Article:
CA's Budget & Nonprofits: Part Four
05.25.2023 | Linda J. Rosenthal, JD
Sometimes, it boils down to a question of hats.
Two hats, to be exact.
And understanding that wearing both of those hats at once can lead to big trouble.
Should Attorneys Serve on Charity Boards?
“We already have legal counsel because we have an attorney sitting on our board,” we were told by several organization executives at a recent nonprofit governance symposium.
Attorneys on nonprofit boards? It happens all the time. It’s likely that every lawyer reading this post has been approached more than once to accept a directorship at a charitable organization. But is it a good idea?
To the charity, it may seem a no-brainer worthy of celebration like the little boy pictured, above. The organization gets a bright person trained in the law who may give free legal advice. The lawyer enjoys benefits as well: networking opportunities, increased professional stature, and a way to help out a favorite cause or fulfill a pro bono obligation.
What could possibly go wrong?
It can work out well, and often does. But there are significant lurking dangers. It is – as we lawyers cautiously describe many arrangements – “not without risk.”
The Hat Trick
The common thread popping up in these situations is the lawyer-as-board-member wearing the wrong hat at the wrong time, or trying to wear both hats at once – often at the innocent and misguided urging by the organization.
Simply put, this professional with the hat dilemma has multiple legal, professional, and ethical obligations. There are director duties and there are attorney duties; they may conflict unless great care is taken.
The ramifications for the attorney are potentially more serious than for the organization on whose board he or she serves, but the charity may sometimes suffer as well.
The board of directors is the governing body of the charitable organization. It’s responsible for planning and carrying out the mission and operations, and safeguarding the organization’s financial health and the assets held in charitable trust for the general public.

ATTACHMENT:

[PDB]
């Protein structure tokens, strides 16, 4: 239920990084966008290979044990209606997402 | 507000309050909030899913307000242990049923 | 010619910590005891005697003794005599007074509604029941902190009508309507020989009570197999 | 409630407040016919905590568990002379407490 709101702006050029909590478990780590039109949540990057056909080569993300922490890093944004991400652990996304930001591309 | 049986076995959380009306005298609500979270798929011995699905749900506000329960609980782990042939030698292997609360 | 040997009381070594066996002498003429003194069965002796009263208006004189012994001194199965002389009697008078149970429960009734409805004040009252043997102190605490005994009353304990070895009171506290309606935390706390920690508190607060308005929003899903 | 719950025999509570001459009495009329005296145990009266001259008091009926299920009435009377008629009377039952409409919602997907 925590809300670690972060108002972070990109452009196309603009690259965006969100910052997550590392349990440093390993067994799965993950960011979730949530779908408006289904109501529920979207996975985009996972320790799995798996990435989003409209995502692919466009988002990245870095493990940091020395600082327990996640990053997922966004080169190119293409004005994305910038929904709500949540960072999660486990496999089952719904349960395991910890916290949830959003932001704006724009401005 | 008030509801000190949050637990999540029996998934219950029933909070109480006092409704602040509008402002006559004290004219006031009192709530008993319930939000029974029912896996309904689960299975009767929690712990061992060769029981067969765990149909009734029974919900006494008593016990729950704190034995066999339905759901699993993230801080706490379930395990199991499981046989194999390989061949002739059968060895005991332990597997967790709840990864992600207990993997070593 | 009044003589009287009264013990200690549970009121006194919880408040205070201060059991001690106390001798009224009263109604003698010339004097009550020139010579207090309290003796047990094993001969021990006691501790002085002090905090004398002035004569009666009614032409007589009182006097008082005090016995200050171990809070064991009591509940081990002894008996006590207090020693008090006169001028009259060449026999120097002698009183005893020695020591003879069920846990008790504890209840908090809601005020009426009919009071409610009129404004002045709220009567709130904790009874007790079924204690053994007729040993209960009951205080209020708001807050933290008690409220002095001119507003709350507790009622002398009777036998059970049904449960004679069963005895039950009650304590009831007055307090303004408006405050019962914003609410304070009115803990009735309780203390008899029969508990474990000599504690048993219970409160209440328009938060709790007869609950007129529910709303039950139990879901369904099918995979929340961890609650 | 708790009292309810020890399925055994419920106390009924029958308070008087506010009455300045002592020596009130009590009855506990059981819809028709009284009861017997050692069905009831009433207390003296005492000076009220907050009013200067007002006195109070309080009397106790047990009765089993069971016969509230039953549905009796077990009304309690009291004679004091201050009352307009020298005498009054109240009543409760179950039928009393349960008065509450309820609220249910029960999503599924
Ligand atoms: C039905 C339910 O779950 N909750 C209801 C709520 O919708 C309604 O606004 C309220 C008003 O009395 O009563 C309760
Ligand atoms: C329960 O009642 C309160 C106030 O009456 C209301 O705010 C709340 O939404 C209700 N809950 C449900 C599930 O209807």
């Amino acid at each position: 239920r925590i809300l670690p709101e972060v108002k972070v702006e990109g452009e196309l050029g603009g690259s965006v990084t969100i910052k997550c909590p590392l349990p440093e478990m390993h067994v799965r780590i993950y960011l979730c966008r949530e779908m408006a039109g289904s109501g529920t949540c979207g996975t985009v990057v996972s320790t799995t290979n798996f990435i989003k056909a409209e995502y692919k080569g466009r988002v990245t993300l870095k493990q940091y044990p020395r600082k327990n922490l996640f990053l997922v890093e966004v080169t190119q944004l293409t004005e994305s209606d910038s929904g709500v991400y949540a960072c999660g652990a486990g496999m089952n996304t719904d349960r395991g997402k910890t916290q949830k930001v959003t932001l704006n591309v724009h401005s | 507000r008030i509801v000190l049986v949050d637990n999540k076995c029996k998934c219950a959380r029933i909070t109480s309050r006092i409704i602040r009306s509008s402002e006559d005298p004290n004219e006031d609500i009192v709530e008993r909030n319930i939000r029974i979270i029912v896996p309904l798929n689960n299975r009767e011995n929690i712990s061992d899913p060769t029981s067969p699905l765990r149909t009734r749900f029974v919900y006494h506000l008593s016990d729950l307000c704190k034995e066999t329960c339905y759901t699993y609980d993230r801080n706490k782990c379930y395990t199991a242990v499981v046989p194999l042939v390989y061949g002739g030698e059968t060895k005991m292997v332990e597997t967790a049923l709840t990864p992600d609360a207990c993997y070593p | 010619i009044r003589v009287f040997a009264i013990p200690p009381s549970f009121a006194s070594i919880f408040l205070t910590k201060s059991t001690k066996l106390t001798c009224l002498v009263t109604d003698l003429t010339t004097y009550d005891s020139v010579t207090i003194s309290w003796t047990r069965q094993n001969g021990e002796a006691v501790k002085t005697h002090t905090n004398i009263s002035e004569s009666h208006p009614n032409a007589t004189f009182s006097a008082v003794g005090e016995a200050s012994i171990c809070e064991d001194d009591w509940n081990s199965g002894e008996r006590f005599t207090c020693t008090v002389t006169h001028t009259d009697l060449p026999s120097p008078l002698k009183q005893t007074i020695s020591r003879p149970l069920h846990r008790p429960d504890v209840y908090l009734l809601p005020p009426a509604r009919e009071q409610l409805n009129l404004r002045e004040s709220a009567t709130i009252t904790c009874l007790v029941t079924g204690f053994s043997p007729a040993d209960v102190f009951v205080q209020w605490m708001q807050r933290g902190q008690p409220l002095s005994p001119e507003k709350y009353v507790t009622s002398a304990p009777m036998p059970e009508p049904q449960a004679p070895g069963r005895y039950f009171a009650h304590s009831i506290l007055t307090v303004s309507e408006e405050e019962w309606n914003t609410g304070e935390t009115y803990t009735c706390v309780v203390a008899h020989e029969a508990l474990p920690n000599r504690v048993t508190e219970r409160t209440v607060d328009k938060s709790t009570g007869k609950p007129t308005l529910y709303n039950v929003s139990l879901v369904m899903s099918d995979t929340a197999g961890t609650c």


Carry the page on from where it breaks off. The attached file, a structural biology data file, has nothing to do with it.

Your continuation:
The authority to make decisions rests with the full board. No board member has authority to act alone, but each director has the separate and independent fiduciary duties of due care and loyalty – that is, to act –
in good faith, in a manner that director believes to be in the best interests of the corporation and with such care, including reasonable inquiry, as an ordinarily prudent person in a like position would use under similar circumstances.
The duty of care means that the director will act competently, and be an active and informed decision-maker. The duty of loyalty imposes an obligation on the director to act in good faith and in manner that the director reasonably believes to be in the best interests of the organization, including avoidance of conflicts of interest. (At a minimum, any potential conflict must be disclosed and the involved director should not participate in any action taken regarding that conflict.)
An attorney has additional – and sometimes colliding duties – because of the status of being a member of the state bar.
In particular, a lawyer may not represent a client if the representation involves a conflict of interest. That’s because the lawyer must be loyal to the client and be able to exercise independent judgment. There are specific rules that apply when a lawyer serves on the board of a corporation that is his or her client. The potential for conflict increases in that situation because the “client” is the corporation itself – not the founder, or executive director, or any one person.
An additional duty is the obligation to perform legal work competently. A lawyer asked to serve on a charity board may have little specific experience in the types of legal matters that arise; for example, the rules of tax exempt status, third-party liability, and employment law matters.
The View From The Organization’s Perspective
There are risks to the charitable organization if an attorney serves on its board. They may arise in a number of situations including, for example:
The View from the Attorney-Director’s Perspective
There are risks to the attorney arising from service on a charity board. For example:
It’s important for both the attorney and the organization to approach the decision about service on a charity board with eyes wide open.
Some of the risk may be mitigated by taking precautions: for example, making sure everyone is clear about when the lawyer-director is acting as an attorney and as a director only; disclosing actual and potential conflicts of interest; and candidly discussing the pros and cons of an attorney serving on the board.
In certain cases, the risks outweigh the benefits for either or both parties.